Abstract: This paper compares the growth prospects of China and India through a growth accounting analysis. Consistent time series for capital stock and employment are constructed using available survey data, and recent revisions to the national accounts for both countries are incorporated. The results allow for a discussion of the sources of growth in both countries, and a consideration of each country's rate of potential growth in light of the outlook for national savings, as demographic shifts occur in each country. JEL Classification: E20, O11, O47, P52 Keywords: Growth accounting; potential growth; capital measurement; demographics; China; India 1. Introduction China and India, as the fastest-growing of the 'BRIC' economies, occupy a special place in the imagination of observers in the OECD and elsewhere. Despite their low incomes, their sheer size combined with rapid growth means that they make a substantial and rapidly growing contribution to world output. The success or failure of each country to maintain their rapid growth into the future will have a tremendous impact not only on their own economies but on the world economy as a whole. Moreover, with populations of 1.3 and 1.1 billion, respectively, their rapid growth has the potential to raise living standards significantly for a third of the world's population, bringing hundreds of millions of people out of poverty and creating a middle class that rivals the EU and US in both size and income. In both countries, growth has accelerated in recent decades as trade liberalisation and market-oriented structural reforms have deepened. A glance at both countries' experience suggests a number of similarities in their reform paths. Despite very different political systems, both countries followed a reform path that markedly reduced the role of the government in economic activity and allowed a greater degree of openness to foreign trade. Reform started earlier in China than in India. Moreover, the opening to trade has proceeded at a much more rapid pace in China. Indeed, by the beginning of this decade, India was still one of the most highly protected economies in the world. On the other hand, India has always had a stronger private sector. Moreover, while the private sector was subject to considerable constraints on its investment planning, these largely ended in the early 1990s. However, in China the private sector has only emerged in past decade, as the result of a more favourable legal framework and the sale of government-owned assets. A careful description of these countries' sequence of reforms is elaborated elsewhere and we will not dwell on the policy details here.2 Nevertheless, it is important to note that China's transition started somewhat earlier and involved greater change than in India since it was, on the whole, further from being a market economy. However, both countries' reforms are still ongoing, so it would be premature to judge only past progress. Looking forward, despite immense reforms and impressive growth, there has been considerable scepticism about the sustainability of China's growth in particular. Especially over the past few years, when growth has broached double-digit rates, questions about the extent to which it can be sustained without creating inflationary pressures or incurring large batches of new non-performing loans are often heard in the press. For India, the situation is nearly reversed: many observers have thought that India can and should grow faster than the 6% average that it attained over the past ten years. Recent marked increases in investment suggest that the economy can indeed grow faster than this on a sustainable basis - at around 8½ per cent annually if the increase in investment is not just a cyclical phenomenon. Indeed, many political leaders have argued that India should be able to grow even faster over the medium-term. For China, we will argue that that current growth rates are not markedly different from potential growth rates and so that concerns about overheating are not warranted but that the case that growth will need to slow down over the medium term seems strong. …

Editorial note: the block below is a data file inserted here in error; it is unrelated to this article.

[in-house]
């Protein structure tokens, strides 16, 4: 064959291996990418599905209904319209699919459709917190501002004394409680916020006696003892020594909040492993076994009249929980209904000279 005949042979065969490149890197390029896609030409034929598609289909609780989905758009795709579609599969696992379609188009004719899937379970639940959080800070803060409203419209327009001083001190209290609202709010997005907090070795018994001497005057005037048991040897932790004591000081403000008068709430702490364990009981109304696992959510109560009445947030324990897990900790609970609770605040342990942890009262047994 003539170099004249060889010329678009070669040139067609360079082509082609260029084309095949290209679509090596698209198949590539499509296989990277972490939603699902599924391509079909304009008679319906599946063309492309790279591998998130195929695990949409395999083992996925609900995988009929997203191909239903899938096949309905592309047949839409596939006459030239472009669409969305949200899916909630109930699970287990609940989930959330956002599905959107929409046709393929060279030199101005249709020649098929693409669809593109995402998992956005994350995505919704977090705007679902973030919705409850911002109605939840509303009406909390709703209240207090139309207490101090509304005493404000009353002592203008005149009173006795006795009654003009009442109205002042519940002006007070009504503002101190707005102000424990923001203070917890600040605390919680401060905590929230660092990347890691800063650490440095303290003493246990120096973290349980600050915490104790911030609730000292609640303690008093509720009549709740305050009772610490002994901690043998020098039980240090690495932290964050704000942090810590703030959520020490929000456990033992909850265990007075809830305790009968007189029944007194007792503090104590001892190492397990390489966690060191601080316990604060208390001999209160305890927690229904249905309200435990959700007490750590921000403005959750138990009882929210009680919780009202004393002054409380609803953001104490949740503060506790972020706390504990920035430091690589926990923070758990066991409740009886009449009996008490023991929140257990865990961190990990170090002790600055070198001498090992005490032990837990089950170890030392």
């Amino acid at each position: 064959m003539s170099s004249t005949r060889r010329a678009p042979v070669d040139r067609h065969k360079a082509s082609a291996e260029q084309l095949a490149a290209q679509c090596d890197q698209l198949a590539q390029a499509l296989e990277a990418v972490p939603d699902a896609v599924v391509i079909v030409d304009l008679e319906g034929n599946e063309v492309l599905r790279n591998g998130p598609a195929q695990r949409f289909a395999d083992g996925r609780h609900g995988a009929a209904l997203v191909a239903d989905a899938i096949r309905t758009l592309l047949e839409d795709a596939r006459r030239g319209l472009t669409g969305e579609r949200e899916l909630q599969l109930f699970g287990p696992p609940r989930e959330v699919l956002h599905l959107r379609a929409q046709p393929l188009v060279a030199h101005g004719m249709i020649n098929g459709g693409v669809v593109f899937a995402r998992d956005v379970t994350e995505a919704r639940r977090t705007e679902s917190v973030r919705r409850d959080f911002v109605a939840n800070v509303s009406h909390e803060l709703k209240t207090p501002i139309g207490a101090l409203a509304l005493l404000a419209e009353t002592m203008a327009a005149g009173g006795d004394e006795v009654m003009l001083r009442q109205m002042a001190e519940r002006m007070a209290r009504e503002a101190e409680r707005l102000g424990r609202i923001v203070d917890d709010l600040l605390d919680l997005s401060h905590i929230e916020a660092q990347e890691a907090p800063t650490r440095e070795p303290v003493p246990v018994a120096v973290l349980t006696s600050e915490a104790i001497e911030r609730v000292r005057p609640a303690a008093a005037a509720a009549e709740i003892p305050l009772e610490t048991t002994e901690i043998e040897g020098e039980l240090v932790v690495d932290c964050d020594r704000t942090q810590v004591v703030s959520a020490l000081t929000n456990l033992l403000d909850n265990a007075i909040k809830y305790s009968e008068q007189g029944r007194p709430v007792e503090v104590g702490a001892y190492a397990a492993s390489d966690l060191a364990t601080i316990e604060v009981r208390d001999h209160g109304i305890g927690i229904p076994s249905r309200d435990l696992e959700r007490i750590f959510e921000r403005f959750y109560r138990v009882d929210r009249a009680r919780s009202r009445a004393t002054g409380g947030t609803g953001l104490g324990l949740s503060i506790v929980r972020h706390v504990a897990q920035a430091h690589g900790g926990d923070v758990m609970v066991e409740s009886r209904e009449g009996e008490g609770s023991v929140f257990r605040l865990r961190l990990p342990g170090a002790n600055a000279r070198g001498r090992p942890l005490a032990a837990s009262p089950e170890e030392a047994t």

TL;DR: The authors examines recent micro-evidence on the productivity of Indian firms, helping to explain why India's manufacturing sector has not performed as well as many observers expected, and suggests that much remains to be done to improve the strength and sustainability of India's development path.
Abstract: This article examines recent micro-evidence on the productivity of Indian firms, helping to explain why India’s manufacturing sector has not performed as well as many observers expected. A series of structural distortions are documented, all of which may depress the performance of manufacturing, and thus the economy as a whole. These distortions exist at multiple levels, and reflect long-standing problems with the reallocation of labour across sectors, the excessively small scale of firms, low firm turnover, poor product market integration, high industry concentration and persistent state ownership. Combined, these phenomena represent severe restraints on the level and growth of productivity in manufacturing, and suggest that much remains to be done to improve the strength and sustainability of India’s development path.